We present radiative forcing (RF) estimates by snow algae in the Antarctic Peninsula (AP) region from multi-year measurements of solar radiation and ground-based hyperspectral characterization of red and green snow algae collected during a brief field expedition in austral summer 2018. Mean daily RF was double for green (~26 W m−2) vs. red (~13 W m−2) snow algae during the peak growing season, which is on par with midlatitude dust attributions capable of advancing snowmelt.
Rei Chemke, Michael Previdi, Mark R. England, and Lorenzo M. Polvani
The Cryosphere, 14, 4135–4144,Short summary
The increase in Antarctic surface mass balance (SMB, precipitation vs. evaporation/sublimation) is projected to mitigate sea-level rise. Here we show that nearly half of this increase over the 20th century is attributed to stratospheric ozone depletion and ozone-depleting substance (ODS) emissions. Our results suggest that the phaseout of ODS by the Montreal Protocol, and the recovery of stratospheric ozone, will act to decrease the SMB over the 21st century and the mitigation of sea-level rise.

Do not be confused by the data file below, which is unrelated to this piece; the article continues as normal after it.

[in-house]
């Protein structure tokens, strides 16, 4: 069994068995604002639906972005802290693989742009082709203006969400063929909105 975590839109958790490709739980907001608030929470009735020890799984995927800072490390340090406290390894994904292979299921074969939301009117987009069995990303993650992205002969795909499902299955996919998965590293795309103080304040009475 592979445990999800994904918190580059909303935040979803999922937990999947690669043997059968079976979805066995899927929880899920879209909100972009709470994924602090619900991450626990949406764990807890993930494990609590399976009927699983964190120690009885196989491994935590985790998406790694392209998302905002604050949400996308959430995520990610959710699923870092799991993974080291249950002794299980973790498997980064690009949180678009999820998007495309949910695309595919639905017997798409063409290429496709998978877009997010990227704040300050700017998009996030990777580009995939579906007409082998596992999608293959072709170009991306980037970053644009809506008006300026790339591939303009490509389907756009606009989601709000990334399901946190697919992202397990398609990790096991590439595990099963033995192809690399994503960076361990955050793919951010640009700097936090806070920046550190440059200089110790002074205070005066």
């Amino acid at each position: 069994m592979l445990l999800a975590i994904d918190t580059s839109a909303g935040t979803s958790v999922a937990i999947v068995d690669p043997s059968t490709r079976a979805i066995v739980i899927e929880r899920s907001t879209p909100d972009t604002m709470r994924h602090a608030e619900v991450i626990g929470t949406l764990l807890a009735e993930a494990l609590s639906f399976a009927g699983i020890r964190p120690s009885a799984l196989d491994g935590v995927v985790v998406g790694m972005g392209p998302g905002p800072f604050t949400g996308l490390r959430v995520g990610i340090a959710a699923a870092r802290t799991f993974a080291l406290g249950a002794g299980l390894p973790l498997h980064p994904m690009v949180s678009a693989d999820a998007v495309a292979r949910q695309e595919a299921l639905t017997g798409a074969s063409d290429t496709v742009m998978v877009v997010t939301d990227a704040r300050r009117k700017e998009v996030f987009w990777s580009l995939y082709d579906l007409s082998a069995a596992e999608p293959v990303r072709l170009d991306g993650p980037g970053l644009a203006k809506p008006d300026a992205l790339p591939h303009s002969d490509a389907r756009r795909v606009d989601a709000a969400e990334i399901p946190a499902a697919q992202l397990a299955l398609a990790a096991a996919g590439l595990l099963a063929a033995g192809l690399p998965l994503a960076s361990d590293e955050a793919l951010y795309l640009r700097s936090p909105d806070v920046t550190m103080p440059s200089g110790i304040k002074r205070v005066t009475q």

Marie-Laure Roussel, Florentin Lemonnier, Christophe Genthon, and Gerhard Krinner
The Cryosphere, 14, 2715–2727,Short summary
The Antarctic precipitation is evaluated against space radar data in the most recent climate model intercomparison CMIP6 and reanalysis ERA5. The seasonal cycle is mostly well reproduced, but relative errors are higher in areas of complex topography, particularly in the higher-resolution models. At continental and regional scales all results are biased high, with no significant progress in the more recent models. Predicting Antarctic contribution to sea level still requires model improvements.
The Cryosphere, 14, 1713–1725,Short summary
This paper presents an assessment of drifting-snow occurrences and snow mass transport from up to 9 years (2010–2018) of half-hourly observational records collected at two remote locations in coastal Adelie Land (East Antarctica) using second-generation IAV Engineering acoustic FlowCapt sensors. The dataset is freely available to the scientific community and can be used to complement satellite products and evaluate snow-transport models close to the surface and at high temporal frequency.
Detlev Helmig, Daniel Liptzin, Jacques Hueber, and Joel Savarino
The Cryosphere, 14, 199–209,Short summary
We present 15 months of trace gas observations from air withdrawn within the snowpack and from above the snow at Concordia Station in Antarctica. The data show occasional positive spikes, indicative of pollution from the station generator. The pollution signal can be seen in snowpack air shortly after it is observed above the snow surface, and lasting for up to several days, much longer than above the surface.